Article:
Papua doctor wants to microchip AIDS patients
HIV/AIDS is a real problem in the Indonesian province of Papua. Infection rates there are at least 15 times the national average and AusAID has projected that by 2025 up to 7 per cent of Papuans will have the disease - a figure comparable to some African countries.
But Dr John Manangsang, a member of the Papuan Provincial Parliament, thinks he has the answer: implanting computer microchips under the skin of Papuans with HIV/AIDs.
"This microchip idea is my own idea" Dr Manangsang said.
"Seeing that the number and spread of HIV in Papua is so high, I've been researching it and found online that microchips can be used in humans, so I am convinced that this can help us detect signals related to the spread of HIV in society."
Dr Manangsang's plan even made it on to the front page of one of Indonesia's leading English-language dailies, The Jakarta Post.
Brian Haill, of the Melbourne-based AIDS charity the Australian Aids Fund, saw the story online and says he is "appalled".
"My immediate response was how appalling is the timing of such a plan?" he said.
"In other words, we're only a week out from the global observance of World AIDS Day on December 1 and all of us in this AIDS area realise that it's the matter of stigma and discrimination that's turbo-charging the spread of the virus.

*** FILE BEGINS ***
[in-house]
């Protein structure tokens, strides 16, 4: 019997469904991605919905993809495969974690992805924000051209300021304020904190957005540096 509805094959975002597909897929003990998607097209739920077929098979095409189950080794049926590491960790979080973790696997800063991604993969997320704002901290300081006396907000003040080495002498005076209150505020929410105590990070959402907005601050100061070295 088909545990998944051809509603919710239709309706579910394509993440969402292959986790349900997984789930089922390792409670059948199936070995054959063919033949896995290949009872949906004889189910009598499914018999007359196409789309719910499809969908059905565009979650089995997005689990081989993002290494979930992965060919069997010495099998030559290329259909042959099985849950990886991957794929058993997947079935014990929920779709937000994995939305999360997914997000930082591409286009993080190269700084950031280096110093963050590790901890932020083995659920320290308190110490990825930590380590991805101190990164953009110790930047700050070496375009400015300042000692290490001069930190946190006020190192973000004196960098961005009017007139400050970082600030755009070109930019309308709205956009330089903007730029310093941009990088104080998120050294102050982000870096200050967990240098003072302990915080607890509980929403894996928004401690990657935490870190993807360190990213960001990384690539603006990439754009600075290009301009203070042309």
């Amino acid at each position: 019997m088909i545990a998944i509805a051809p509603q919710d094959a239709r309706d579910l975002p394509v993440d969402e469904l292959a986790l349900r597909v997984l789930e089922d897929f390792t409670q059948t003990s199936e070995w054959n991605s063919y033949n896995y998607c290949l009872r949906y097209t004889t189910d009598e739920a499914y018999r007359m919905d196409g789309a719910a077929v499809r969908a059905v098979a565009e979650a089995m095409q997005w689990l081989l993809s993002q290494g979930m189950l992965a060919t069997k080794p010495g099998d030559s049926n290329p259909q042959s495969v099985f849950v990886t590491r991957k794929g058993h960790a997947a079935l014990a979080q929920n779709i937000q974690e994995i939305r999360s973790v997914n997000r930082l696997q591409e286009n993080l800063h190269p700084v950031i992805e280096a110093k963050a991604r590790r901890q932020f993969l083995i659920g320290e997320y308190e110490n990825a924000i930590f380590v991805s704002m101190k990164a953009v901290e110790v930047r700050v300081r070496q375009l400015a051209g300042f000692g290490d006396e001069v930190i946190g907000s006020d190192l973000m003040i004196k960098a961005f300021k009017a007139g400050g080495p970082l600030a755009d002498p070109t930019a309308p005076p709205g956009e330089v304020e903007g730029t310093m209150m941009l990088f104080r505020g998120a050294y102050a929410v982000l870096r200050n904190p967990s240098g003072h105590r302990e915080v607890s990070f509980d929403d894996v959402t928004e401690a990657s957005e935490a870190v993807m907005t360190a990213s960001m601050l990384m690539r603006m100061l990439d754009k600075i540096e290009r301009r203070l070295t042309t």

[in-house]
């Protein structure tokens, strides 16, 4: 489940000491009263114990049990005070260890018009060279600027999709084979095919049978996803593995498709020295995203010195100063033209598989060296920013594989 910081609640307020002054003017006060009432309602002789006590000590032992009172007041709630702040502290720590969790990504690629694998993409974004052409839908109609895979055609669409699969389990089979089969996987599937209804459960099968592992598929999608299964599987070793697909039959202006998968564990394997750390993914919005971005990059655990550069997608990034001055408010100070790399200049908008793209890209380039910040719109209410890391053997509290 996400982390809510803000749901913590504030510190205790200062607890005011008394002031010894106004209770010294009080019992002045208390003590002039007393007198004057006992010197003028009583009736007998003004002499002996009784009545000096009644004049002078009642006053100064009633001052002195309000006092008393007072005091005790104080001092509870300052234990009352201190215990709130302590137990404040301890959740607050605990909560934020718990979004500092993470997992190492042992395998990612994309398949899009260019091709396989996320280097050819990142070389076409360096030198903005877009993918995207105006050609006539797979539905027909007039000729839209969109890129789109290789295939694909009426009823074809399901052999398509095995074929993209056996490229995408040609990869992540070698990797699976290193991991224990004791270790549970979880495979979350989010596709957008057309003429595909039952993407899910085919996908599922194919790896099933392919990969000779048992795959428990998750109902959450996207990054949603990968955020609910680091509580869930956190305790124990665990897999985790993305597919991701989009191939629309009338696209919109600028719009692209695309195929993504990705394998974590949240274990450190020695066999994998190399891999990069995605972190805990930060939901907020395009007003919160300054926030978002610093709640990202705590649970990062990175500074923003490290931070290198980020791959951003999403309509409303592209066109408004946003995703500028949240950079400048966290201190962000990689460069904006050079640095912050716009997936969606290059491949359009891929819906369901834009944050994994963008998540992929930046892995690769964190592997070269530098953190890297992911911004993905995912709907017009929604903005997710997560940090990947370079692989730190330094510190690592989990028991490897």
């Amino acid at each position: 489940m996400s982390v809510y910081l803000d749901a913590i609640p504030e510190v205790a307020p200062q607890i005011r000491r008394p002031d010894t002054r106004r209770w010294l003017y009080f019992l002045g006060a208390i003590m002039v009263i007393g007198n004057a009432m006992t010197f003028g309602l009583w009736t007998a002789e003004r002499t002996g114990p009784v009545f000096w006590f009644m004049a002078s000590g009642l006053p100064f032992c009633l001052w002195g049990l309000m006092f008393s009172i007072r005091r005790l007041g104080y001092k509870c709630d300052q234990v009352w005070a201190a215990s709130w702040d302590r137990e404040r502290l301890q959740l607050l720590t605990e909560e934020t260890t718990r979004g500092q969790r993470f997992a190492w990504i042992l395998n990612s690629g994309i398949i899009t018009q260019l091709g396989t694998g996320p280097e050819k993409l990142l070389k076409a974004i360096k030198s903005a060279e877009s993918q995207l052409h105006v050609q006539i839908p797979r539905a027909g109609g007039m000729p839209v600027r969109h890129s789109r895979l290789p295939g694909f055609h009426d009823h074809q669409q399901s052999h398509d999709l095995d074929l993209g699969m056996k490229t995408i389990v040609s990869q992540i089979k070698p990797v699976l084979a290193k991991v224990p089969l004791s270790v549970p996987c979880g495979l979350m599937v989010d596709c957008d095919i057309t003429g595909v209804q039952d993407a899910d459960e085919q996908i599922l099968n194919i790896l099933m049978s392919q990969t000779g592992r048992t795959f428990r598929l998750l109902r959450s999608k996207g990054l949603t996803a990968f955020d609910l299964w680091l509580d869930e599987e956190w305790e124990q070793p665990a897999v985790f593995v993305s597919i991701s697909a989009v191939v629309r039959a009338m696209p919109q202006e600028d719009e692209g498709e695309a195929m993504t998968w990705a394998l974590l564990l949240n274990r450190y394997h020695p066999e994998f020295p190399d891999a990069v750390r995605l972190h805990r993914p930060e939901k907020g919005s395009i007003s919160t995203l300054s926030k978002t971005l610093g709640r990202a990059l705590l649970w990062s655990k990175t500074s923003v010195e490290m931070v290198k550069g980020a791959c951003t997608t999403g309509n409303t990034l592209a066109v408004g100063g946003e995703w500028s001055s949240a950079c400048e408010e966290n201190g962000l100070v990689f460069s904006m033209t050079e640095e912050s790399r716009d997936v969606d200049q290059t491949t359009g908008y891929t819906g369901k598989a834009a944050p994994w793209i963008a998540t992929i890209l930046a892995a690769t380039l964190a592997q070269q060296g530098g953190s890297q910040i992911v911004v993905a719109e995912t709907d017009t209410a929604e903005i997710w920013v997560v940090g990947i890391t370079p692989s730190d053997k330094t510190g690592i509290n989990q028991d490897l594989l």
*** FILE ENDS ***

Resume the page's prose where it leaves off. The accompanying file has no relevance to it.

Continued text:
"This is the last sort of thing we want to hear about just now."
Dr Manangsang's understanding of how his microchipping scheme would work is confused to say the least.
He seems to think that the microchips, which he wants to plant in what he calls "sexually aggressive" people, would be linked to satellites and somehow send off alarms when an infected person has sex with an uninfected person.
But no such technology exists.
The secretary of Indonesia's National AIDS Commission, Dr Nafsiah Mboi, says Papua's Governor is unlikely to approve the bylaw even if it is passed by Papua's parliament.
"It's against human rights and we will never accept it," she said.